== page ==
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Despite significant waffling back and forth on his immigration plan (or lack thereof), Trump’s team says he’s been “remarkably consistent”  about his call to end illegal immigration and for the necessity of a physical border wall.

Jason Miller, senior communications adviser for the Trump campaign, told Brian Kilmeade of Fox & Friends that rumors floating around about Trump’s wall being “virtual” were not true. Rudy Giuliani, former mayor of New York, said on the same program earlier this week that Trump’s calls for a wall would include a “virtual” wall.

In recent weeks, Trump has appeared at times to soften his stance on immigration. He then immediately backtracks, however — often doubling down on earlier comments cementing a severe policy that mandates mass deportations and a physical wall along the U.S.-Mexico border.

According to Miller, the question of whether the wall will be a physical structure has already been settled, though he was not entirely certain of the specifics: “I wouldn’t say that I’m the best person to be the actual adviser as far as how exactly you build the wall, but there will be a physical wall.”

Miller continued: “We’re going to build the wall, we’re going to secure our borders, we’re going to enforce our immigration laws. We’re going to end sanctuary cities. We’re going to pass e-Verify and uphold the Constitution. That’s going to make a big difference in this country.”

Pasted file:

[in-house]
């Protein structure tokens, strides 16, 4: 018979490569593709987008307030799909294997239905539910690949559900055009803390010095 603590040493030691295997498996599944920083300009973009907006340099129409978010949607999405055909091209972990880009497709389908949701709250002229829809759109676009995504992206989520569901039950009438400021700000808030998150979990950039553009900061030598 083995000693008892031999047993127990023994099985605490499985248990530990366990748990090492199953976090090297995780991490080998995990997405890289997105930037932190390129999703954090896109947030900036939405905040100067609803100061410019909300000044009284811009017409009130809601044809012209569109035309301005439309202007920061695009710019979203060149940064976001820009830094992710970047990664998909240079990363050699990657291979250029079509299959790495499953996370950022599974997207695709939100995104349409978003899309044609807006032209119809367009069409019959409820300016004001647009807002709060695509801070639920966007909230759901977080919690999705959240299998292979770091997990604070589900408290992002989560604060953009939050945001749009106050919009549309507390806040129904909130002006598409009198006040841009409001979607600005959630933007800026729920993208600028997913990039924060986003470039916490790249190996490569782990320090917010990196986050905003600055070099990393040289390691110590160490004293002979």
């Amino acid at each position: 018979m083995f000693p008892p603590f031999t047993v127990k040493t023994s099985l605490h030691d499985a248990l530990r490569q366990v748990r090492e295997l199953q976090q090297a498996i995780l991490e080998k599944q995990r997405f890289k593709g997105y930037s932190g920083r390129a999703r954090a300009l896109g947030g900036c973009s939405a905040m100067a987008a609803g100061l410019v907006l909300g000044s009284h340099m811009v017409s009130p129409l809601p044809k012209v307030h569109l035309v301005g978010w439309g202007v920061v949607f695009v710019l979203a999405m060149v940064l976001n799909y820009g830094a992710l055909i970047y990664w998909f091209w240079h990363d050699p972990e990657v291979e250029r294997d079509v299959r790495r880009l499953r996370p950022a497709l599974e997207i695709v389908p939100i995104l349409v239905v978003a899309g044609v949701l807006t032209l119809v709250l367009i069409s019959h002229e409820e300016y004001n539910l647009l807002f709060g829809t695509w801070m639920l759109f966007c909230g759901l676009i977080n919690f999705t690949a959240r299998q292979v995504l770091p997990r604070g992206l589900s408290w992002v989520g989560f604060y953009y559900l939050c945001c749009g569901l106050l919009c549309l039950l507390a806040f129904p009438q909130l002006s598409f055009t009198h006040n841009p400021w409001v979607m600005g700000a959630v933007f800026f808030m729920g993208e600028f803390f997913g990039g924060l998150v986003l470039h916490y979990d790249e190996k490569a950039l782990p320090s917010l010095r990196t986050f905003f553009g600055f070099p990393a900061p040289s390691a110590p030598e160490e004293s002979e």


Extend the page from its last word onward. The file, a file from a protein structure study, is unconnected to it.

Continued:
Trump himself later tweeted the reiteration of his plan to build a physical wall:

Trump has a speech planned for Wednesday night in Phoenix, at which point, according to Miller, he will “give a little more broader vision of what we’re going to do.”

Photo: Republican U.S. presidential nominee Donald Trump formally accepts the nomination at the Republican National Convention in Cleveland, Ohio, U.S. July 21, 2016. REUTERS/Carlo Allegri

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President Joe Biden

Photo by The White House

Two tiresome realities about being president of the United States: first, everybody blames you for things over which you have little or no control: such as the worldwide price of oil, and international shipping schedules. Should there be too few electronic gee-gaws on store shelves to pacify American teenagers this Christmas, it will be Joe Biden’s fault.

Second, everybody gives you advice, whether you ask for it or not. Everywhere you look, Democrats and Democratically-inclined pundits are tempted to panic. “The cold reality for Biden,” writes New York Magazine’s Jonathan Chait “is that his presidency is on the brink of failure.” A return to Trumpism, and essentially the end of American democracy, strikes Chait as altogether likely.

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